This Santa Monica couple sold everything and moved to Ojai to build their dream home

It’s barely 7 a.m., but Brooke and Steve Giannetti, proprietors of Giannetti Home, the custom furniture and antiques story in Brentwood, have been up for quite awhile already, tending to their needy brood. No, not children (though they have three of those), but rather the animals they keep at Patina Farm, their dreamy 5-acre homestead in the Ojai Valley.

There are four miniature Sicilian donkeys, three African pygmy goats, twelve Silkie Bantam chickens, four dogs, and a lone rabbit named Hector Fuzzbottom.

“Waking up at the crack of dawn would be a luxury,” Brooke says with a laugh. “We’re up before dawn. Everybody needs to be fed and there’s cleaning up to be done.”

“It’s a fabulous way to start the day,” she says. “Interacting with the animals and their needs is very meditative. We love it.”

The interior decorator and writer of the Velvet & Linen blog and her architect husband lived in Santa Monica until making the move north a few years ago. Their inspiring collaboration on their new home is chronicled in their book, “Patina Farm,” which shows how the newly built compound balances modern design with old-world style.


It also serves as an excellent primer on how to give your own home that laid-back-but-luxe look that usually only exists in vintage European country homes.

Here are their 7 tips for getting that lustrous — well, there’s no better word for it — patina going.

1. In lieu of thick plaster walls — admittedly beautiful, but outta-this-world pricey — the Giannettis used California One-Kote from Western Blended. “It’s a topping compound, more economical than traditional lathe or Venetian plaster,” says Steve. “We put it right over the drywall. One coat, even 1/16th of an inch, right out of the bucket, and you’re done. It gives off a kind of luminosity and a ‘humps and bumps’ old-school texture. We didn’t tint or paint it, but you can.”

2. When it comes to storage, think … linen. “We did very little cabinetry in the house,” Brooke says. “Instead we used linen panels [to cover up simple open shelving] — under the kitchen sink, in the bedroom closet ... in the bathrooms. It adds a lovely kind of softness and it’s much less expensive than cabinetry.”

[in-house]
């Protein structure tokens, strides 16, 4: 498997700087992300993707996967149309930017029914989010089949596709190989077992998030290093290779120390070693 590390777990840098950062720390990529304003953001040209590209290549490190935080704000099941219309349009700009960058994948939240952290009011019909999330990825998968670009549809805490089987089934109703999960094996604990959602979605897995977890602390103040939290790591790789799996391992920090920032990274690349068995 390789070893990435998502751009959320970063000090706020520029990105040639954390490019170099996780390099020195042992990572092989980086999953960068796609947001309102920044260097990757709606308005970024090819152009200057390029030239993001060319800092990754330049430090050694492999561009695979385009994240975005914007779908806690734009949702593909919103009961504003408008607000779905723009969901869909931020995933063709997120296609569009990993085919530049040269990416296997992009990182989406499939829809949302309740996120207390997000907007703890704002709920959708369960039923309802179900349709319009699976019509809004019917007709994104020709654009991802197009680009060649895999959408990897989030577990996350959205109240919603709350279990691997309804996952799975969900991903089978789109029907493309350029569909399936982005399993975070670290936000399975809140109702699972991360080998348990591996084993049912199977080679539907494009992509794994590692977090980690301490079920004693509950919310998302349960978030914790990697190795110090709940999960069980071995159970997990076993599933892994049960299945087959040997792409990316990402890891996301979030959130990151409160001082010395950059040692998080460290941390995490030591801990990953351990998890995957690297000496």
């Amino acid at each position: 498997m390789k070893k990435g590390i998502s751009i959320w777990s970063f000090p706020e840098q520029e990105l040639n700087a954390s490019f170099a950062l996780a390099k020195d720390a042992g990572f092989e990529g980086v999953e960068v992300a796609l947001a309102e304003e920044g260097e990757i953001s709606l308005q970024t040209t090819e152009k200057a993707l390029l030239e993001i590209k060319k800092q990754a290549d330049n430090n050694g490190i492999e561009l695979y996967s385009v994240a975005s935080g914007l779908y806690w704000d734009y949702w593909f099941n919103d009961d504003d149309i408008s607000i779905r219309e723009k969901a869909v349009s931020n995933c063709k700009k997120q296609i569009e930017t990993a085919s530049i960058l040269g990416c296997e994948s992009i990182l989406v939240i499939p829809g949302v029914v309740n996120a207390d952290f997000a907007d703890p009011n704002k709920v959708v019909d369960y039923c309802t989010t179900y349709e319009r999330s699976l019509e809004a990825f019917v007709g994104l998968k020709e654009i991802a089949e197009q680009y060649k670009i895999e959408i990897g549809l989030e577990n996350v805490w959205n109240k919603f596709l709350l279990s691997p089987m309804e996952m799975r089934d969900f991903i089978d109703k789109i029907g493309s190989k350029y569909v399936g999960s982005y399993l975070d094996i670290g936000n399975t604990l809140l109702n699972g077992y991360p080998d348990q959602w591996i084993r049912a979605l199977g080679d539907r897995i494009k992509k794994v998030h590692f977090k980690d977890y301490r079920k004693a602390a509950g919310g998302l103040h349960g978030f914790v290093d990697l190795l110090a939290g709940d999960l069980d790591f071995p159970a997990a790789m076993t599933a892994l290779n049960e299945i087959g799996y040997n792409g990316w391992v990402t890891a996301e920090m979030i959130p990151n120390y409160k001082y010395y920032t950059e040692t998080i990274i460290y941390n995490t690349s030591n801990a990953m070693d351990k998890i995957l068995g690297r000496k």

3. Can the canned lighting. “We’re not fans of the canned, overhead lighting that most people want,” Steve says. “The light that comes out of them is harsh and just goes straight down. Chandeliers, sconces and table lamps give the room a pretty glow and chandeliers, specifically, will light a whole room.” They also employed picture lights to spotlight not just traditional artwork, but also collections, like wood cutting boards on a mantle.

4. Switch out wood for steel. Inspired by designer John Saladino, the couple used 3/4-inch steel framed doors and windows throughout the house to allow as much light as possible inside and to add a touch of industrial charm. “We also used more traditional wood, but the steel doors and windows, which we painted a soft, pale gray, really connects the inside to the outside in an interesting way.”

5. Have a look around your own basement or attic. Old tables and chests have been repurposed throughout the house, serving as sink bases, dish storage and closet cabinets. “I found a lot of them in antique stores, but you can also buy them at yard sales, flea markets and [find them] in your own house,” says Brooke. “Old pieces allow you to bring some personality into the room. Also, if it’s for a bathroom sink, using a vessel sink on top eliminates the need for a pricey marble or stone top.”

6. Layer and flip those rugs. “Say you want a large, pretty rug for the living room, but it’s too expensive,” says Brooke. “Get a large natural woven rug — like sisal or jute — and then put a smaller, vintage rug on top of that. And if the colors of the small rug are too bright, try flipping it over — the underside is often more muted and looks beautiful.”

7. Pour some gravel and drape a vine. Inspired by travels in France and Belgium, the Giannettis’ liberal use of golden-hued gravel and climbing flora outdoors lend the farm a rustic, vintage feel. “Vines really soften architecture and limiting the palette of the plants makes it calming,” says Brooke. “We used purple wisteria and climbing roses in pale pinks and whites, and there’s lots of lavender along the paths.”


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